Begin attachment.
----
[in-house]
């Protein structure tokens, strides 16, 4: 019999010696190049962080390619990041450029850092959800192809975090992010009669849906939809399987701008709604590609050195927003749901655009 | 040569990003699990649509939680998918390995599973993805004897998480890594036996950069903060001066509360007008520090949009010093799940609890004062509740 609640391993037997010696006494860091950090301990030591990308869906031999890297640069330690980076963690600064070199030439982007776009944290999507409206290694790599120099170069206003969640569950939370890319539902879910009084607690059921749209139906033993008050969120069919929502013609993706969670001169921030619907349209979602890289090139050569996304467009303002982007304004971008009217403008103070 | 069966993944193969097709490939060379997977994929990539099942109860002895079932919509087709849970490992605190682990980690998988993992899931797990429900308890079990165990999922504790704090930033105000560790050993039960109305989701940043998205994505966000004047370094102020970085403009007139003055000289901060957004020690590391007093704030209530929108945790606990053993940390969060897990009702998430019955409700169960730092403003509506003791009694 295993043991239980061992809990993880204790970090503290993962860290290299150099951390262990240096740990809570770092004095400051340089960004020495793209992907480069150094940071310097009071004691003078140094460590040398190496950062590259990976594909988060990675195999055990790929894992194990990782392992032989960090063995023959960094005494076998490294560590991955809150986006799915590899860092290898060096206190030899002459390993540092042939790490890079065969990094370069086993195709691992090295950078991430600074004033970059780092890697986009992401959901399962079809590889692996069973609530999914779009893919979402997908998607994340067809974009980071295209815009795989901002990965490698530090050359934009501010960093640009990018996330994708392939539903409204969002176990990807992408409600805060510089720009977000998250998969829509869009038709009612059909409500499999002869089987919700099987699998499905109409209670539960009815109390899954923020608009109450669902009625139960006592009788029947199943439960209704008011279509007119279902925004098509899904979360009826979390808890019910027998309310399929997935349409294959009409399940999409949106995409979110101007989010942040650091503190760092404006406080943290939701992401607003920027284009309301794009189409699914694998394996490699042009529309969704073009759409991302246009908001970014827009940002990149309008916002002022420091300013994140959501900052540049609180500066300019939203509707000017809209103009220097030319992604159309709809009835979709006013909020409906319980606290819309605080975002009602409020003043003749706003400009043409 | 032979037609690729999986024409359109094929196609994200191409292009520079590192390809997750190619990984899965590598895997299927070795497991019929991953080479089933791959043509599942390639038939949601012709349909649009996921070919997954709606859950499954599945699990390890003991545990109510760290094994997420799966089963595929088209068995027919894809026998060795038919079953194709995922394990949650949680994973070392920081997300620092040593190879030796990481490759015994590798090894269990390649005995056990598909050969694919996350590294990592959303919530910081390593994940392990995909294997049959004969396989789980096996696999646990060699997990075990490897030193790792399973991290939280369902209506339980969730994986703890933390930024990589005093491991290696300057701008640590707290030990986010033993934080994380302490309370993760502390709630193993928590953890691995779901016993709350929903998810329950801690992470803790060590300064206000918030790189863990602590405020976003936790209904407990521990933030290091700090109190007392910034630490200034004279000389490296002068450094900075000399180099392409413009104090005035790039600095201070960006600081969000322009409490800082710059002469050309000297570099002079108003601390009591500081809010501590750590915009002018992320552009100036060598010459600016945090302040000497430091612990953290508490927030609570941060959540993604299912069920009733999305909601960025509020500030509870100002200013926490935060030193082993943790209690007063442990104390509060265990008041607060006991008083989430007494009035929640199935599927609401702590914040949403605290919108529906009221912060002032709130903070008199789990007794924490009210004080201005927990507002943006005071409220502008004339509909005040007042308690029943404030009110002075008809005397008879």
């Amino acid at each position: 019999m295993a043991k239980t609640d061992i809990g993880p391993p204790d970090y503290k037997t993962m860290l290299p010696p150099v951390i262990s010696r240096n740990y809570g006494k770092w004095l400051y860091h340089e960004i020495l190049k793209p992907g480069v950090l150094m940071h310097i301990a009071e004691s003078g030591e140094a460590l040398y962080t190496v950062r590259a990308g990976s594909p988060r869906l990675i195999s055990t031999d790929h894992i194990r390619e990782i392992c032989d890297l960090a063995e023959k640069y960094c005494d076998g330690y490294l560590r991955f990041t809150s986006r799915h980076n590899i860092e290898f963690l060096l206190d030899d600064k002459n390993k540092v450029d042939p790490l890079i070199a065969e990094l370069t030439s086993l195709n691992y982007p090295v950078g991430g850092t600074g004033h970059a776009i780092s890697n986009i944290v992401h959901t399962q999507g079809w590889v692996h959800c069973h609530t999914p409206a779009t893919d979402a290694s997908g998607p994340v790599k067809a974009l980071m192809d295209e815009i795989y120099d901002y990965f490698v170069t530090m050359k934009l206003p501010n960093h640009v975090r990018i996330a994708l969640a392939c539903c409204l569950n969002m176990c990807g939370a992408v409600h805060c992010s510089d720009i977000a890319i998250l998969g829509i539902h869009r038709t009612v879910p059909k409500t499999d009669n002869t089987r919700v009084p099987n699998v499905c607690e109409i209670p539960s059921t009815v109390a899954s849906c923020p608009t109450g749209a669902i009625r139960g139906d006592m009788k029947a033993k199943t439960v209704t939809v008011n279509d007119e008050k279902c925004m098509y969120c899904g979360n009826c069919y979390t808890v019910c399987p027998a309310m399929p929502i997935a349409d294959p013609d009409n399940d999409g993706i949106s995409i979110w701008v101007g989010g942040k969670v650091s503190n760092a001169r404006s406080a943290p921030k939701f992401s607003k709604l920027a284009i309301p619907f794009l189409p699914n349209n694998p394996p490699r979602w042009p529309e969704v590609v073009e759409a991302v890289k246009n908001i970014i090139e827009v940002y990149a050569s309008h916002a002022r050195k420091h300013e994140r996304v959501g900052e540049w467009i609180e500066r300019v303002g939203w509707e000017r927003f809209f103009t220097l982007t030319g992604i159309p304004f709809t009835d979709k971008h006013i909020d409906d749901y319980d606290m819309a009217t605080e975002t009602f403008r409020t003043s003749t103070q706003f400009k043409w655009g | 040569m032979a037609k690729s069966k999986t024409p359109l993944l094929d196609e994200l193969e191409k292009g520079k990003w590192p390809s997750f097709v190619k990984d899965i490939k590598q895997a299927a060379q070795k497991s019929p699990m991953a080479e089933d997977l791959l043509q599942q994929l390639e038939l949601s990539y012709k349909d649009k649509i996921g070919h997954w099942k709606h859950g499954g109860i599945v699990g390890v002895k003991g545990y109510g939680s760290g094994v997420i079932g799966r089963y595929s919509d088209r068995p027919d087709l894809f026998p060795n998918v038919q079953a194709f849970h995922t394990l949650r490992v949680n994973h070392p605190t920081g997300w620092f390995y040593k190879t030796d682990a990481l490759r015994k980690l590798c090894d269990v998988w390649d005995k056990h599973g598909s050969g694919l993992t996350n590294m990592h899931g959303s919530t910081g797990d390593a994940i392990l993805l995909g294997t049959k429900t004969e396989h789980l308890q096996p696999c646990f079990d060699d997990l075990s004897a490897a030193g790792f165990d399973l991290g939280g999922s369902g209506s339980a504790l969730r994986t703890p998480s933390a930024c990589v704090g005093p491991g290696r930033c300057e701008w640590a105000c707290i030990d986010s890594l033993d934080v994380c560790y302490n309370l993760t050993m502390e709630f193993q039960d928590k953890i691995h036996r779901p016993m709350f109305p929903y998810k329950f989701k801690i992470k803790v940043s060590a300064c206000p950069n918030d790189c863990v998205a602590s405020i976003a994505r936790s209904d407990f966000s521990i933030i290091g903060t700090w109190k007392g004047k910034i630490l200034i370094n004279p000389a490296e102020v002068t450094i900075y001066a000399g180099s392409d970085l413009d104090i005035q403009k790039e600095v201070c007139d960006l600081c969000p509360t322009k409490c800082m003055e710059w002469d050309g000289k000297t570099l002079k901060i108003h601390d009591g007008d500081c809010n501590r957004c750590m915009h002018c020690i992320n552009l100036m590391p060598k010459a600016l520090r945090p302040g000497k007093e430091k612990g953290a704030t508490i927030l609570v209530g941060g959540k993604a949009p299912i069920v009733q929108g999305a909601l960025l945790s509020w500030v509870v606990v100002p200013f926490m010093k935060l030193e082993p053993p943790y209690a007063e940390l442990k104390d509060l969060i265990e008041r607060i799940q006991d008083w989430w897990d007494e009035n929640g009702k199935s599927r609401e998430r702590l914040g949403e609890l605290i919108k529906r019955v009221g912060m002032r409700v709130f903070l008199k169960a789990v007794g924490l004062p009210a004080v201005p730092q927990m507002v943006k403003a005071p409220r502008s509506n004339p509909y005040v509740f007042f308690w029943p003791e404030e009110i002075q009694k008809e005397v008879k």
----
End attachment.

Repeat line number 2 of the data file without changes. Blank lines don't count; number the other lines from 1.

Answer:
């Protein structure tokens, strides 16, 4: 019999010696190049962080390619990041450029850092959800192809975090992010009669849906939809399987701008709604590609050195927003749901655009 | 040569990003699990649509939680998918390995599973993805004897998480890594036996950069903060001066509360007008520090949009010093799940609890004062509740 609640391993037997010696006494860091950090301990030591990308869906031999890297640069330690980076963690600064070199030439982007776009944290999507409206290694790599120099170069206003969640569950939370890319539902879910009084607690059921749209139906033993008050969120069919929502013609993706969670001169921030619907349209979602890289090139050569996304467009303002982007304004971008009217403008103070 | 069966993944193969097709490939060379997977994929990539099942109860002895079932919509087709849970490992605190682990980690998988993992899931797990429900308890079990165990999922504790704090930033105000560790050993039960109305989701940043998205994505966000004047370094102020970085403009007139003055000289901060957004020690590391007093704030209530929108945790606990053993940390969060897990009702998430019955409700169960730092403003509506003791009694 295993043991239980061992809990993880204790970090503290993962860290290299150099951390262990240096740990809570770092004095400051340089960004020495793209992907480069150094940071310097009071004691003078140094460590040398190496950062590259990976594909988060990675195999055990790929894992194990990782392992032989960090063995023959960094005494076998490294560590991955809150986006799915590899860092290898060096206190030899002459390993540092042939790490890079065969990094370069086993195709691992090295950078991430600074004033970059780092890697986009992401959901399962079809590889692996069973609530999914779009893919979402997908998607994340067809974009980071295209815009795989901002990965490698530090050359934009501010960093640009990018996330994708392939539903409204969002176990990807992408409600805060510089720009977000998250998969829509869009038709009612059909409500499999002869089987919700099987699998499905109409209670539960009815109390899954923020608009109450669902009625139960006592009788029947199943439960209704008011279509007119279902925004098509899904979360009826979390808890019910027998309310399929997935349409294959009409399940999409949106995409979110101007989010942040650091503190760092404006406080943290939701992401607003920027284009309301794009189409699914694998394996490699042009529309969704073009759409991302246009908001970014827009940002990149309008916002002022420091300013994140959501900052540049609180500066300019939203509707000017809209103009220097030319992604159309709809009835979709006013909020409906319980606290819309605080975002009602409020003043003749706003400009043409 | 032979037609690729999986024409359109094929196609994200191409292009520079590192390809997750190619990984899965590598895997299927070795497991019929991953080479089933791959043509599942390639038939949601012709349909649009996921070919997954709606859950499954599945699990390890003991545990109510760290094994997420799966089963595929088209068995027919894809026998060795038919079953194709995922394990949650949680994973070392920081997300620092040593190879030796990481490759015994590798090894269990390649005995056990598909050969694919996350590294990592959303919530910081390593994940392990995909294997049959004969396989789980096996696999646990060699997990075990490897030193790792399973991290939280369902209506339980969730994986703890933390930024990589005093491991290696300057701008640590707290030990986010033993934080994380302490309370993760502390709630193993928590953890691995779901016993709350929903998810329950801690992470803790060590300064206000918030790189863990602590405020976003936790209904407990521990933030290091700090109190007392910034630490200034004279000389490296002068450094900075000399180099392409413009104090005035790039600095201070960006600081969000322009409490800082710059002469050309000297570099002079108003601390009591500081809010501590750590915009002018992320552009100036060598010459600016945090302040000497430091612990953290508490927030609570941060959540993604299912069920009733999305909601960025509020500030509870100002200013926490935060030193082993943790209690007063442990104390509060265990008041607060006991008083989430007494009035929640199935599927609401702590914040949403605290919108529906009221912060002032709130903070008199789990007794924490009210004080201005927990507002943006005071409220502008004339509909005040007042308690029943404030009110002075008809005397008879």